New York state is competing with a location in the Europe, Middle East and Africa (EMEA) to host Solar Frontier's first module plant outside its Japanese home market, an executive tells Recharge.
In April, the PV manufacturer revealed that it had signed a memorandum of understanding (MoU) with the State University of New York to study the possibility of establishing a joint research and manufacturing facility in the city of Buffalo.
The plant would be built to "satisfy demand" in the US and South America, Wolfgang Lange, managing director for Solar Frontier Europe, said in an interview at Intersolar this week.
But at the same time the company is investigating setting up shop in the EMEA, although it hasn't yet decided where, and "cannot fire up factories all in parallel".
"The exact location is not decided. But you need to have the right framework conditions," Lange said.
"That means: are there subsidy schemes available for setting up production? What are the labour and electricity cost? Is raw material available? Do we have sunshine in the marketplace? And [are there] financial capabilities in those markets?"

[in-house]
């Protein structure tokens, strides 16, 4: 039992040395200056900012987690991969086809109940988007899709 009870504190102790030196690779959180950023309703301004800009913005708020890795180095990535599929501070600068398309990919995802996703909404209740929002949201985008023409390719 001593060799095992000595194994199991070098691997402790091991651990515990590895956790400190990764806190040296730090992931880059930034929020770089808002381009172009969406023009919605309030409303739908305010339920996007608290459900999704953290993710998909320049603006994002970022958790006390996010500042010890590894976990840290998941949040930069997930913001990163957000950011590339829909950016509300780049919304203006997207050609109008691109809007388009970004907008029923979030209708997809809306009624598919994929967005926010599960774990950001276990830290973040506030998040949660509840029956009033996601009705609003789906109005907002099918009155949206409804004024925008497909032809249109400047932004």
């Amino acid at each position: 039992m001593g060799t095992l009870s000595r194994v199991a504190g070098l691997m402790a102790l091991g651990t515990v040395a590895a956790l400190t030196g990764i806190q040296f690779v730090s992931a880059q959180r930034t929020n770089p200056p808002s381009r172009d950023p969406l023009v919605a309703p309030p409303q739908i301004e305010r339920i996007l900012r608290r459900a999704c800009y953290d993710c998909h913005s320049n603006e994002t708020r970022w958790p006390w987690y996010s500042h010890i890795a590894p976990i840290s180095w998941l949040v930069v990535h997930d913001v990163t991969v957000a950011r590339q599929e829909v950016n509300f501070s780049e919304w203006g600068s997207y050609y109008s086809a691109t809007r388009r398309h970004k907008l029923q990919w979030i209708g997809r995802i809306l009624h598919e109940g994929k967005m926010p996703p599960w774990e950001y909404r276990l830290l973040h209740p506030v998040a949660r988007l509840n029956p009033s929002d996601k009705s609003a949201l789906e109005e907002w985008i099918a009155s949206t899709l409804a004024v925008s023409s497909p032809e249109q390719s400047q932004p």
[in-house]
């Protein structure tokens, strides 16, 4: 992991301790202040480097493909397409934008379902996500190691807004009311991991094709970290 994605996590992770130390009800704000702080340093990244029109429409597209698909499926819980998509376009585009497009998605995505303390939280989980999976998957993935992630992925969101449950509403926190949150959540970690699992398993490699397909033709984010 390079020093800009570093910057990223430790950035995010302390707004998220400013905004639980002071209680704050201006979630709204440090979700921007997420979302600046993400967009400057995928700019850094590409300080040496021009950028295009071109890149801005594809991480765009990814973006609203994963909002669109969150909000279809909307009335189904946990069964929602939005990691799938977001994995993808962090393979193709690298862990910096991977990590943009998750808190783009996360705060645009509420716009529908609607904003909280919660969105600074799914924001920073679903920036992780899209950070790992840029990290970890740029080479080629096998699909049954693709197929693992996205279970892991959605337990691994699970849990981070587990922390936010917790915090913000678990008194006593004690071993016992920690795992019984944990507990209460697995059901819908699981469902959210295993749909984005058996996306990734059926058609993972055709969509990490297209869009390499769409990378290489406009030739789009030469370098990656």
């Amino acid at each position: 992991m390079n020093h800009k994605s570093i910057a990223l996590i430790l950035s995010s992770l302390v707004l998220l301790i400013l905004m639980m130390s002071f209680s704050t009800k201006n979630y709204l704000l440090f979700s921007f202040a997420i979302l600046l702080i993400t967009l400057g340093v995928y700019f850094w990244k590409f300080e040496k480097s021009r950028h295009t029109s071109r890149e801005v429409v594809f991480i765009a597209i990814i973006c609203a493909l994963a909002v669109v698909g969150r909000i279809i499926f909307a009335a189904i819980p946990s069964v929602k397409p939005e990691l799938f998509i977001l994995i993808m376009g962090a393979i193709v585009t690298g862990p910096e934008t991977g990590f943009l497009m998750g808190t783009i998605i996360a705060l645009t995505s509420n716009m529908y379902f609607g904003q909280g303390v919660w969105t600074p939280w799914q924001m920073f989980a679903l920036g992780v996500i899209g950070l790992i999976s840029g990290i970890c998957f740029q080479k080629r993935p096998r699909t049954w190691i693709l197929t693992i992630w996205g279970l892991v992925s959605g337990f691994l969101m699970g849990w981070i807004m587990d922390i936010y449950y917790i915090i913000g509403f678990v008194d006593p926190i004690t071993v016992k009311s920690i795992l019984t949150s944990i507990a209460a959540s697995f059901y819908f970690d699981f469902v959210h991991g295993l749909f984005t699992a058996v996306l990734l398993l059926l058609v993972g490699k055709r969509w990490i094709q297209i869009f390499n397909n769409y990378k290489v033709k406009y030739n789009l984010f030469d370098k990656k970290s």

Lange pointed out that Saudi Arabia would be an attractive location, given the fact that state-owned oil company Saudi Aramco owns a 15% stake in Solar Frontier.
He also mentioned Turkey as an interesting production location.
"But I wouldn't exclude other markets. Even Germany - if there is a good support - will not be excluded," Lange said. Despite cuts to solar support, Germany remains a key market for the company due to its good framework conditions and an absence of retroactive tax measures.
Which overseas plant is built first will depend on how studies and financial frameworks evolve, Lange explained, adding that although there is no MoU for the EMEA yet, the company is carrying out studies there as well "with different interested parties".
The size of any new factory will depend on how the PV market in the region develops. A new facility will be modeled on the 150MW Tōhoku plant Solar Frontier is building in central Japan that is slated to start output by March 2015.
It is designed as a modular blueprint for future factories that could be the same size or a multiple thereof, for example 300MW or 450MW, Lange said.
It will expand Solar Frontier's current production capacity of 960MW to establish the company as a PV maker in the 1GW-plus category.